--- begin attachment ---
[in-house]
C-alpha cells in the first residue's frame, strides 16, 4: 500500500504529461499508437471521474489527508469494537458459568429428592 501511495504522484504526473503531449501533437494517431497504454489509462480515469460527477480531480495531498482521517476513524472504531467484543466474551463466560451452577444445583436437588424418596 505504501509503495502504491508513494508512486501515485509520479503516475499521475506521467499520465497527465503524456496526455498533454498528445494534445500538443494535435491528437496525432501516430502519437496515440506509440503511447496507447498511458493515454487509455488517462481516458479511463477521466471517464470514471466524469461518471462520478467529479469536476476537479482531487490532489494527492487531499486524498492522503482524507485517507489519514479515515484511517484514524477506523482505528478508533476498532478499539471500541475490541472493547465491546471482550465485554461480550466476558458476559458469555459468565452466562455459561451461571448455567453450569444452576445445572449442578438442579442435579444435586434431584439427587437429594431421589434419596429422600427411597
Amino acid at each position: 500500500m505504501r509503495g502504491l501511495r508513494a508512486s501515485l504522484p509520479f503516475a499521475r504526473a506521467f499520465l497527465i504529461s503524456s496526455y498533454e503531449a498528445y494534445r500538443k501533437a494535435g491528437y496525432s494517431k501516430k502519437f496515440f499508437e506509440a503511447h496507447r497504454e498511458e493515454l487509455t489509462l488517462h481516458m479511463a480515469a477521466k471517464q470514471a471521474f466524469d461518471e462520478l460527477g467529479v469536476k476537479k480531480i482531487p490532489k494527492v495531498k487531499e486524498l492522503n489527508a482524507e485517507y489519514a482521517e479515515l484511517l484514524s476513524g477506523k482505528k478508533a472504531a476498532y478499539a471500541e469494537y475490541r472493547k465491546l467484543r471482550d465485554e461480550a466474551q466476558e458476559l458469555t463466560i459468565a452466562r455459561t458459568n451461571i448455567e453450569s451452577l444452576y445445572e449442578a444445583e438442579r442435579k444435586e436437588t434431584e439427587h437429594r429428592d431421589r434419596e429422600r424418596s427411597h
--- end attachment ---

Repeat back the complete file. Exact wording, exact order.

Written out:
[in-house]
C-alpha cells in the first residue's frame, strides 16, 4: 500500500504529461499508437471521474489527508469494537458459568429428592 501511495504522484504526473503531449501533437494517431497504454489509462480515469460527477480531480495531498482521517476513524472504531467484543466474551463466560451452577444445583436437588424418596 505504501509503495502504491508513494508512486501515485509520479503516475499521475506521467499520465497527465503524456496526455498533454498528445494534445500538443494535435491528437496525432501516430502519437496515440506509440503511447496507447498511458493515454487509455488517462481516458479511463477521466471517464470514471466524469461518471462520478467529479469536476476537479482531487490532489494527492487531499486524498492522503482524507485517507489519514479515515484511517484514524477506523482505528478508533476498532478499539471500541475490541472493547465491546471482550465485554461480550466476558458476559458469555459468565452466562455459561451461571448455567453450569444452576445445572449442578438442579442435579444435586434431584439427587437429594431421589434419596429422600427411597
Amino acid at each position: 500500500m505504501r509503495g502504491l501511495r508513494a508512486s501515485l504522484p509520479f503516475a499521475r504526473a506521467f499520465l497527465i504529461s503524456s496526455y498533454e503531449a498528445y494534445r500538443k501533437a494535435g491528437y496525432s494517431k501516430k502519437f496515440f499508437e506509440a503511447h496507447r497504454e498511458e493515454l487509455t489509462l488517462h481516458m479511463a480515469a477521466k471517464q470514471a471521474f466524469d461518471e462520478l460527477g467529479v469536476k476537479k480531480i482531487p490532489k494527492v495531498k487531499e486524498l492522503n489527508a482524507e485517507y489519514a482521517e479515515l484511517l484514524s476513524g477506523k482505528k478508533a472504531a476498532y478499539a471500541e469494537y475490541r472493547k465491546l467484543r471482550d465485554e461480550a466474551q466476558e458476559l458469555t463466560i459468565a452466562r455459561t458459568n451461571i448455567e453450569s451452577l444452576y445445572e449442578a444445583e438442579r442435579k444435586e436437588t434431584e439427587h437429594r429428592d431421589r434419596e429422600r424418596s427411597h